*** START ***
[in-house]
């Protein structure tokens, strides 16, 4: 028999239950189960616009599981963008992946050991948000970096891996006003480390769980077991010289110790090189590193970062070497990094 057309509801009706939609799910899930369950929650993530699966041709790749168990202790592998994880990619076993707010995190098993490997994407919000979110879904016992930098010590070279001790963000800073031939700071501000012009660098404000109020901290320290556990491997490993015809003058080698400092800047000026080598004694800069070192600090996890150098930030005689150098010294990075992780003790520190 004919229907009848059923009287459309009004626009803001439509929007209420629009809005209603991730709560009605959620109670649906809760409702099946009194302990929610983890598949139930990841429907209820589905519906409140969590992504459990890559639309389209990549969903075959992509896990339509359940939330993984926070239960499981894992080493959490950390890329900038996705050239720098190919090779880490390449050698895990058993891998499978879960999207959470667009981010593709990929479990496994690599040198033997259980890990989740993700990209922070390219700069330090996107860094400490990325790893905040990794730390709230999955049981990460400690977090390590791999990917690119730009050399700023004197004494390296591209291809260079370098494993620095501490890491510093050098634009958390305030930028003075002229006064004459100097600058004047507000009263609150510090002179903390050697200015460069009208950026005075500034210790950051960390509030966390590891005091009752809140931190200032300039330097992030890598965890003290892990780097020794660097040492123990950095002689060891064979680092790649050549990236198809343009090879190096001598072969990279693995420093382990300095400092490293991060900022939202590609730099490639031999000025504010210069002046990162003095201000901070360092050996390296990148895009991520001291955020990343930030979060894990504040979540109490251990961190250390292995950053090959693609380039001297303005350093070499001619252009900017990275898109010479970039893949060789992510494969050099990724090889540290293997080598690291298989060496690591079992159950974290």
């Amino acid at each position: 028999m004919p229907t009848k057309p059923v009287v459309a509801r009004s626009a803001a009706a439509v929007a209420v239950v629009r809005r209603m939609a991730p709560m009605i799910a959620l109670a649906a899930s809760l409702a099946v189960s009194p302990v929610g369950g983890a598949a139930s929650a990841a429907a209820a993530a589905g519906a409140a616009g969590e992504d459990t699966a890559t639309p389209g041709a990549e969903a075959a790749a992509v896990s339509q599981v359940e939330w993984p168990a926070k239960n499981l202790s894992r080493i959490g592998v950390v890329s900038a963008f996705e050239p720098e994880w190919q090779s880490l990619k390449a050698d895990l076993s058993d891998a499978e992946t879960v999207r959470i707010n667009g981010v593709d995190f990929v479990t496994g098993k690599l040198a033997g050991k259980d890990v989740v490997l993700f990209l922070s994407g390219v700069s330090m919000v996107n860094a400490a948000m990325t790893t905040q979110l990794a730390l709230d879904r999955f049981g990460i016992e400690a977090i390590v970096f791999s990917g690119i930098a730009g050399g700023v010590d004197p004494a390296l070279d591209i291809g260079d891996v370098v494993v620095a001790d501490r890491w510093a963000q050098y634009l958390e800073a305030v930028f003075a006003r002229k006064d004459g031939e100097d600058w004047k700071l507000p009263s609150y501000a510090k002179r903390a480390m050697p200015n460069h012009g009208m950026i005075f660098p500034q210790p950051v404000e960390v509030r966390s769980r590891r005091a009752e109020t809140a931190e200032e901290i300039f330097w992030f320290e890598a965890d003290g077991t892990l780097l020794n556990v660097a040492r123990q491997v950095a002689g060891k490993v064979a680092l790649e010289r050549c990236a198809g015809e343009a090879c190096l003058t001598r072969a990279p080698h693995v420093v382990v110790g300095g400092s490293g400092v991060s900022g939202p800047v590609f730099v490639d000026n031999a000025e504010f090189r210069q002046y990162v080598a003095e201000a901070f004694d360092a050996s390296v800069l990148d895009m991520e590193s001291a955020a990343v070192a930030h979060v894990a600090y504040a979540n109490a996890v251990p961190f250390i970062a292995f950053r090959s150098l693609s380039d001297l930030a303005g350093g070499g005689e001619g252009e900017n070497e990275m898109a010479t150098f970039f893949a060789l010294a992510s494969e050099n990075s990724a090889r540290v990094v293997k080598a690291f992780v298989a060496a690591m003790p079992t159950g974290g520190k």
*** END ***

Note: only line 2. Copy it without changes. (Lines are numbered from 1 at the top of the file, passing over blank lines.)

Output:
């Protein structure tokens, strides 16, 4: 028999239950189960616009599981963008992946050991948000970096891996006003480390769980077991010289110790090189590193970062070497990094 057309509801009706939609799910899930369950929650993530699966041709790749168990202790592998994880990619076993707010995190098993490997994407919000979110879904016992930098010590070279001790963000800073031939700071501000012009660098404000109020901290320290556990491997490993015809003058080698400092800047000026080598004694800069070192600090996890150098930030005689150098010294990075992780003790520190 004919229907009848059923009287459309009004626009803001439509929007209420629009809005209603991730709560009605959620109670649906809760409702099946009194302990929610983890598949139930990841429907209820589905519906409140969590992504459990890559639309389209990549969903075959992509896990339509359940939330993984926070239960499981894992080493959490950390890329900038996705050239720098190919090779880490390449050698895990058993891998499978879960999207959470667009981010593709990929479990496994690599040198033997259980890990989740993700990209922070390219700069330090996107860094400490990325790893905040990794730390709230999955049981990460400690977090390590791999990917690119730009050399700023004197004494390296591209291809260079370098494993620095501490890491510093050098634009958390305030930028003075002229006064004459100097600058004047507000009263609150510090002179903390050697200015460069009208950026005075500034210790950051960390509030966390590891005091009752809140931190200032300039330097992030890598965890003290892990780097020794660097040492123990950095002689060891064979680092790649050549990236198809343009090879190096001598072969990279693995420093382990300095400092490293991060900022939202590609730099490639031999000025504010210069002046990162003095201000901070360092050996390296990148895009991520001291955020990343930030979060894990504040979540109490251990961190250390292995950053090959693609380039001297303005350093070499001619252009900017990275898109010479970039893949060789992510494969050099990724090889540290293997080598690291298989060496690591079992159950974290």